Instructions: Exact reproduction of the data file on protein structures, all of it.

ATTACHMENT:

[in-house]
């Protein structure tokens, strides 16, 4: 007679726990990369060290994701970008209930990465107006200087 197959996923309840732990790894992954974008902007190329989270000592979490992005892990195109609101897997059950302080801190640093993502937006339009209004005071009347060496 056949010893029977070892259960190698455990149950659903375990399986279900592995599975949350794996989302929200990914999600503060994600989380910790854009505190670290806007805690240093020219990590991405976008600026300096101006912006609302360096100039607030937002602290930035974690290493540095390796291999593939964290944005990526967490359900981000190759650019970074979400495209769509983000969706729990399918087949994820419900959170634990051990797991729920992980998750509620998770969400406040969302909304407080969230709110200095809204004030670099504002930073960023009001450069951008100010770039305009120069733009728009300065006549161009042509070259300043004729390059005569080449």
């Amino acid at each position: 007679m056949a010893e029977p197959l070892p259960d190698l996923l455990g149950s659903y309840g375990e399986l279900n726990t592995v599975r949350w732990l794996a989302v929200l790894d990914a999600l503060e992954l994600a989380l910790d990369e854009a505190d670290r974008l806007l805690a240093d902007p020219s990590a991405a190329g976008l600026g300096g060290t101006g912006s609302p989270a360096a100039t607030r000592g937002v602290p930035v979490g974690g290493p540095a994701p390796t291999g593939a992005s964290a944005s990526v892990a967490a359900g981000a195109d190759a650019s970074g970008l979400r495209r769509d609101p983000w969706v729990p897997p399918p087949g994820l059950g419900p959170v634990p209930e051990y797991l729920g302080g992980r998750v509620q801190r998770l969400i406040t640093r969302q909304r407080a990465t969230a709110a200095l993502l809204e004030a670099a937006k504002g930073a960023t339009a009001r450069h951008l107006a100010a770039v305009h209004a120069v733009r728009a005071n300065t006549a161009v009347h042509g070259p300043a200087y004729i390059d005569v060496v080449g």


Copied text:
[in-house]
């Protein structure tokens, strides 16, 4: 007679726990990369060290994701970008209930990465107006200087 197959996923309840732990790894992954974008902007190329989270000592979490992005892990195109609101897997059950302080801190640093993502937006339009209004005071009347060496 056949010893029977070892259960190698455990149950659903375990399986279900592995599975949350794996989302929200990914999600503060994600989380910790854009505190670290806007805690240093020219990590991405976008600026300096101006912006609302360096100039607030937002602290930035974690290493540095390796291999593939964290944005990526967490359900981000190759650019970074979400495209769509983000969706729990399918087949994820419900959170634990051990797991729920992980998750509620998770969400406040969302909304407080969230709110200095809204004030670099504002930073960023009001450069951008100010770039305009120069733009728009300065006549161009042509070259300043004729390059005569080449």
């Amino acid at each position: 007679m056949a010893e029977p197959l070892p259960d190698l996923l455990g149950s659903y309840g375990e399986l279900n726990t592995v599975r949350w732990l794996a989302v929200l790894d990914a999600l503060e992954l994600a989380l910790d990369e854009a505190d670290r974008l806007l805690a240093d902007p020219s990590a991405a190329g976008l600026g300096g060290t101006g912006s609302p989270a360096a100039t607030r000592g937002v602290p930035v979490g974690g290493p540095a994701p390796t291999g593939a992005s964290a944005s990526v892990a967490a359900g981000a195109d190759a650019s970074g970008l979400r495209r769509d609101p983000w969706v729990p897997p399918p087949g994820l059950g419900p959170v634990p209930e051990y797991l729920g302080g992980r998750v509620q801190r998770l969400i406040t640093r969302q909304r407080a990465t969230a709110a200095l993502l809204e004030a670099a937006k504002g930073a960023t339009a009001r450069h951008l107006a100010a770039v305009h209004a120069v733009r728009a005071n300065t006549a161009v009347h042509g070259p300043a200087y004729i390059d005569v060496v080449g």